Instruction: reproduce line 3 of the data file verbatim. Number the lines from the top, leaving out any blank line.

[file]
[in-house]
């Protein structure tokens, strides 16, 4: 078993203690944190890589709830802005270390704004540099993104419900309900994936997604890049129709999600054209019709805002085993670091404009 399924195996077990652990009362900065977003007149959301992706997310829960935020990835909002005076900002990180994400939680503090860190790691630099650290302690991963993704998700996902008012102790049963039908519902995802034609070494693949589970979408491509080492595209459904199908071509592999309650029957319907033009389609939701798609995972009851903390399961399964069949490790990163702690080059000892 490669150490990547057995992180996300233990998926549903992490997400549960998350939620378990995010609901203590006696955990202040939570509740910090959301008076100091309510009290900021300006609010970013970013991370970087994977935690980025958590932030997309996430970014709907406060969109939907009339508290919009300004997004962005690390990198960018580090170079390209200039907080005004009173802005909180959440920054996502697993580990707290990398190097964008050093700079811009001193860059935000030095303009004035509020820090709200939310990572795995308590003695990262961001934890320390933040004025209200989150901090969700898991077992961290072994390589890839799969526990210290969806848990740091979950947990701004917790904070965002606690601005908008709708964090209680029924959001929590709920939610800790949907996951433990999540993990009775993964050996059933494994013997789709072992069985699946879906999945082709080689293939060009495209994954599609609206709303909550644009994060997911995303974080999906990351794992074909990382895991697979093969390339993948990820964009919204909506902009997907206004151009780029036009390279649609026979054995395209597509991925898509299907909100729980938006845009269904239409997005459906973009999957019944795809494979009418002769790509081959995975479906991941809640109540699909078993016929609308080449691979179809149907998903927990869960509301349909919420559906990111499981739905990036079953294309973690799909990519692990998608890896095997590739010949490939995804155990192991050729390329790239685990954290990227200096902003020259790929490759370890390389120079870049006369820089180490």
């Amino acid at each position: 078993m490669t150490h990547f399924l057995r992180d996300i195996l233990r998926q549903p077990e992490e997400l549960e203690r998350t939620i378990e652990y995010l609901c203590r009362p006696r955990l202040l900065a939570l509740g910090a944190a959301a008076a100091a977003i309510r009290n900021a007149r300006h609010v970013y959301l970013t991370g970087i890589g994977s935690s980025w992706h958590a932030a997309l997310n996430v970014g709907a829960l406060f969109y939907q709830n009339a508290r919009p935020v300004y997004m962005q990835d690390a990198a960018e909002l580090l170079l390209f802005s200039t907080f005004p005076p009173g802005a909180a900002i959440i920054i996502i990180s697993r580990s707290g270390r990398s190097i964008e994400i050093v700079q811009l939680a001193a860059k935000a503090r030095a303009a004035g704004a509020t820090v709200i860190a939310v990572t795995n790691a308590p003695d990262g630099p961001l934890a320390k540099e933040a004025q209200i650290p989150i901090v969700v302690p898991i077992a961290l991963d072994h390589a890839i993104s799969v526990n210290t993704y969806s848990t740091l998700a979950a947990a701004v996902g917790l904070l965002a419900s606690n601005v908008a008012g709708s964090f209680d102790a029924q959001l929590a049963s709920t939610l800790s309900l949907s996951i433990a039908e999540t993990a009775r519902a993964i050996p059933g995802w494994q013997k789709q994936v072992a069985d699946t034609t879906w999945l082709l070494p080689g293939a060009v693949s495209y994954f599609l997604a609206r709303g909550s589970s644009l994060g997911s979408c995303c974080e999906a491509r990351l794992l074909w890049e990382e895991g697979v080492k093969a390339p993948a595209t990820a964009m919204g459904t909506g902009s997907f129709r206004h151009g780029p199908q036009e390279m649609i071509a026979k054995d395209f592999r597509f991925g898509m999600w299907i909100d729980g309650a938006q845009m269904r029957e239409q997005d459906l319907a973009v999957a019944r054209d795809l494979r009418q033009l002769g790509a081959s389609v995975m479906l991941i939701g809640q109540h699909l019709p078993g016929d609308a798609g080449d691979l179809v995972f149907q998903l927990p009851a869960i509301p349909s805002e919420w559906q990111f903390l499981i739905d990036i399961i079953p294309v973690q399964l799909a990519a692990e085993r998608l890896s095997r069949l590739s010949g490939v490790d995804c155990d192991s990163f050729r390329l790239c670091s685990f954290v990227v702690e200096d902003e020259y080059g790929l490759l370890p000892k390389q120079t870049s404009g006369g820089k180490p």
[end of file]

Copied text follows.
């Amino acid at each position: 078993m490669t150490h990547f399924l057995r992180d996300i195996l233990r998926q549903p077990e992490e997400l549960e203690r998350t939620i378990e652990y995010l609901c203590r009362p006696r955990l202040l900065a939570l509740g910090a944190a959301a008076a100091a977003i309510r009290n900021a007149r300006h609010v970013y959301l970013t991370g970087i890589g994977s935690s980025w992706h958590a932030a997309l997310n996430v970014g709907a829960l406060f969109y939907q709830n009339a508290r919009p935020v300004y997004m962005q990835d690390a990198a960018e909002l580090l170079l390209f802005s200039t907080f005004p005076p009173g802005a909180a900002i959440i920054i996502i990180s697993r580990s707290g270390r990398s190097i964008e994400i050093v700079q811009l939680a001193a860059k935000a503090r030095a303009a004035g704004a509020t820090v709200i860190a939310v990572t795995n790691a308590p003695d990262g630099p961001l934890a320390k540099e933040a004025q209200i650290p989150i901090v969700v302690p898991i077992a961290l991963d072994h390589a890839i993104s799969v526990n210290t993704y969806s848990t740091l998700a979950a947990a701004v996902g917790l904070l965002a419900s606690n601005v908008a008012g709708s964090f209680d102790a029924q959001l929590a049963s709920t939610l800790s309900l949907s996951i433990a039908e999540t993990a009775r519902a993964i050996p059933g995802w494994q013997k789709q994936v072992a069985d699946t034609t879906w999945l082709l070494p080689g293939a060009v693949s495209y994954f599609l997604a609206r709303g909550s589970s644009l994060g997911s979408c995303c974080e999906a491509r990351l794992l074909w890049e990382e895991g697979v080492k093969a390339p993948a595209t990820a964009m919204g459904t909506g902009s997907f129709r206004h151009g780029p199908q036009e390279m649609i071509a026979k054995d395209f592999r597509f991925g898509m999600w299907i909100d729980g309650a938006q845009m269904r029957e239409q997005d459906l319907a973009v999957a019944r054209d795809l494979r009418q033009l002769g790509a081959s389609v995975m479906l991941i939701g809640q109540h699909l019709p078993g016929d609308a798609g080449d691979l179809v995972f149907q998903l927990p009851a869960i509301p349909s805002e919420w559906q990111f903390l499981i739905d990036i399961i079953p294309v973690q399964l799909a990519a692990e085993r998608l890896s095997r069949l590739s010949g490939v490790d995804c155990d192991s990163f050729r390329l790239c670091s685990f954290v990227v702690e200096d902003e020259y080059g790929l490759l370890p000892k390389q120079t870049s404009g006369g820089k180490p």